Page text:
Preheat oven to 350 degrees. Spray an 8 X 8 inch baking pan with nonstick cooking spray.Combine flour, baking powder and salt in a medium bowl.In a small bowl, beat egg and egg white with brown sugar. Add oil and vanilla extract, and beat again.

Add wet ingredients to dry and stir until just combined.

In a small bowl, toss cranberries with confectioners’ sugar, then stir berries into batter.

Empty batter into baking pan and bake for 30 minutes, or until a toothpick inserted in the middle comes out clean.

Makes 12 bars

Per bar: Calories 105, Calories from Fat 26, Total Fat 2.9g (sat0.3g), Cholesterol 19mg, Sodium 39mg, Carbohydrate 17.9g, Fiber 1.7g, Protein 1.9g

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No one wants to feel deprived of Christmas cheer and to miss out on all the great food that is an inevitable part of the Christmas celebration. You don’t want to offend anyone by appearing to be a Grinch (How the Grinch Stole Christmas) by saying no to the stuffing, sweets, chocolates, pudding, pavlova and all sorts of other things. But those on a diet don’t want to destroy all their efforts through a the silly season of overindulgence which may turn our trim new bodies into Santa’s pouch.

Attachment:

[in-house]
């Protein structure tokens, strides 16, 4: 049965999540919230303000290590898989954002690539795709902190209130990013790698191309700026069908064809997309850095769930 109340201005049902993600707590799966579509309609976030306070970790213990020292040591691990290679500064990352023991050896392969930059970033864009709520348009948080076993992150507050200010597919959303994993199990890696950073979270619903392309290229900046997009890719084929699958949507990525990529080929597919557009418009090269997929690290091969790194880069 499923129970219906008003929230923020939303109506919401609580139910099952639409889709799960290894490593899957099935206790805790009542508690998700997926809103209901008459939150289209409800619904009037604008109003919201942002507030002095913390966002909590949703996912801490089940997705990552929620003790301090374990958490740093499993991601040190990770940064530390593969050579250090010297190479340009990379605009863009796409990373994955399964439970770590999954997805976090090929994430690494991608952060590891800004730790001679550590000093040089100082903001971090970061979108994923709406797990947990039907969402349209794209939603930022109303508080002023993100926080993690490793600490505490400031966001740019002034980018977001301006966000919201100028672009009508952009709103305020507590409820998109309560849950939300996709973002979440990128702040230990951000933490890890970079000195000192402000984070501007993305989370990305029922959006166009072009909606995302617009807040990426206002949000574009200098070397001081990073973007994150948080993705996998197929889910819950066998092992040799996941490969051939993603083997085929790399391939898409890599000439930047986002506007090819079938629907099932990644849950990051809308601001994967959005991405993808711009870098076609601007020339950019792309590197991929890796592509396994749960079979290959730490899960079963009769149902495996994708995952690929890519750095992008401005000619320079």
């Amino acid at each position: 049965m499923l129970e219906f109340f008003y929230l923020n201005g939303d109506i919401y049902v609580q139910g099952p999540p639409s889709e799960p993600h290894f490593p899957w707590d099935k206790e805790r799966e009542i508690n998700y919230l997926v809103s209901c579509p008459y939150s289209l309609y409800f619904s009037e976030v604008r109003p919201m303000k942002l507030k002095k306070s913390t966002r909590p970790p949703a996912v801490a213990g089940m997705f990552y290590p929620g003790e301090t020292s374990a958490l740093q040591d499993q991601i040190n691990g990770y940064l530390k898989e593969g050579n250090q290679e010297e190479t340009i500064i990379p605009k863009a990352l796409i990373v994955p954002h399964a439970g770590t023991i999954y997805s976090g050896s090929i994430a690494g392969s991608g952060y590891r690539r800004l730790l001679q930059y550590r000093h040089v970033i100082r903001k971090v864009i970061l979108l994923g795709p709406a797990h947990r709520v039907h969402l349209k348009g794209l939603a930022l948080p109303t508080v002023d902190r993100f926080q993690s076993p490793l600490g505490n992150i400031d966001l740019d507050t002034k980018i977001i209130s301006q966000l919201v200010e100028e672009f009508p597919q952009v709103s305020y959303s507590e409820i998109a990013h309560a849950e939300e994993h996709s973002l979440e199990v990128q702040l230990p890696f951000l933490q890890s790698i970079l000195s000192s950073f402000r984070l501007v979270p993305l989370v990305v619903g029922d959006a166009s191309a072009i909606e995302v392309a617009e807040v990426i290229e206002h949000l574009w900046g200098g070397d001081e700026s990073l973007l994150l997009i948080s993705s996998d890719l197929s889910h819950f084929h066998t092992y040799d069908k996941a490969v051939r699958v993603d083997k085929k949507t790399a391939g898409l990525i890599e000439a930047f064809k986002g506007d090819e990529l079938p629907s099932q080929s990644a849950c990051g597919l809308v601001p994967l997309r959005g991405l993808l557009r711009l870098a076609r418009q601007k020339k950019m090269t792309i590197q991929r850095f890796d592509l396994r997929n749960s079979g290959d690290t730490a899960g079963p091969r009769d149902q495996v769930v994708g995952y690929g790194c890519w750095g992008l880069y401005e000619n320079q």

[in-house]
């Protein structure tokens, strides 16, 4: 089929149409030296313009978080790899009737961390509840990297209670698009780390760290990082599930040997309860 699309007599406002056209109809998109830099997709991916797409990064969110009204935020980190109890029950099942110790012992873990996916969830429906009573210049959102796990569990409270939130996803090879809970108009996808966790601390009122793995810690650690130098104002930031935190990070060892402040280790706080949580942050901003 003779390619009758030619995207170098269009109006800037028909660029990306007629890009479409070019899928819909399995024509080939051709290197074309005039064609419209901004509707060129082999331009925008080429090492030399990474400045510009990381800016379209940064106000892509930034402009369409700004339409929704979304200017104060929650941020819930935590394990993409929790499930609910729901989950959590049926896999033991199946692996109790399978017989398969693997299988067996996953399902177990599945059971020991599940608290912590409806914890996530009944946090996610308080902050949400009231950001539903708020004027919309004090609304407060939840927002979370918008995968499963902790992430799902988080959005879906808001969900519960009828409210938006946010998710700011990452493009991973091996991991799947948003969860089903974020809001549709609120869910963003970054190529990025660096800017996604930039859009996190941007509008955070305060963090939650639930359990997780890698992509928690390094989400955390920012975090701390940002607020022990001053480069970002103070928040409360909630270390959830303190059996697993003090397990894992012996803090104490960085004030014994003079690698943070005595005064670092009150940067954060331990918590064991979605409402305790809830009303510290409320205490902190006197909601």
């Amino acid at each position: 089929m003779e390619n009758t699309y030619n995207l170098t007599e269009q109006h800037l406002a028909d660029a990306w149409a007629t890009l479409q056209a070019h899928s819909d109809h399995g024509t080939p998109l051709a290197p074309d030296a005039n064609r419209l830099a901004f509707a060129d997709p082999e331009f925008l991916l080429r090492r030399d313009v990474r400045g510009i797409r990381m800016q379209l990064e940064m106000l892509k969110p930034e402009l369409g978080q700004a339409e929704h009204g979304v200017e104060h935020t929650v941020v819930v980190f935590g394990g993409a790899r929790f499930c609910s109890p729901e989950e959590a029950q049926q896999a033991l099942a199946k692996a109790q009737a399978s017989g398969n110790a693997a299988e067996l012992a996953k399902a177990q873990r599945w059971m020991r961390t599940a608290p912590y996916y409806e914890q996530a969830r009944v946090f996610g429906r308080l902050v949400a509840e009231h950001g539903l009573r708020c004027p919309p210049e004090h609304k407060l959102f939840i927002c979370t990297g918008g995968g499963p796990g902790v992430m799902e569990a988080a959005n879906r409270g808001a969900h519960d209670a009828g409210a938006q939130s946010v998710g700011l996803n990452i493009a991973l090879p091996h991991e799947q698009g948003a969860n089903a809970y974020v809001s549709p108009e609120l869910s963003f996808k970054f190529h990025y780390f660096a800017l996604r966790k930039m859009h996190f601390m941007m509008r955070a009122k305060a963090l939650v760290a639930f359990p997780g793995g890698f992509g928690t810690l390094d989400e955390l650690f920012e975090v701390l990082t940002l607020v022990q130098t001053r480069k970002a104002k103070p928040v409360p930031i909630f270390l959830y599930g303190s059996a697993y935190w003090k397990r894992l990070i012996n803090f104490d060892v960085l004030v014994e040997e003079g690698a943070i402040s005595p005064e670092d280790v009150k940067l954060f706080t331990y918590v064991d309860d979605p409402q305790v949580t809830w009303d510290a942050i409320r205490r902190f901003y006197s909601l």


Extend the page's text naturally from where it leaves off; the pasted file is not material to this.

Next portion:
The key to success in controlling overindulgence is to make simple swaps. This is much easier to do and is less like to offend anyone.

Swap overindulging on twelve, five or three days – reduce it to only One Day – Stop at the ‘partridge in a pear tree’ – sounds healthy!

At Christmas most people on diets just want to eat and enjoy whatever they want. That’s fine but try to only ‘go for it’ on just one day, not five days or twelve.

Skip the birds, hens and doves; only 1 Day of overeating

Swap the slough and ‘sitting around’ for regular exercise breaks at the right time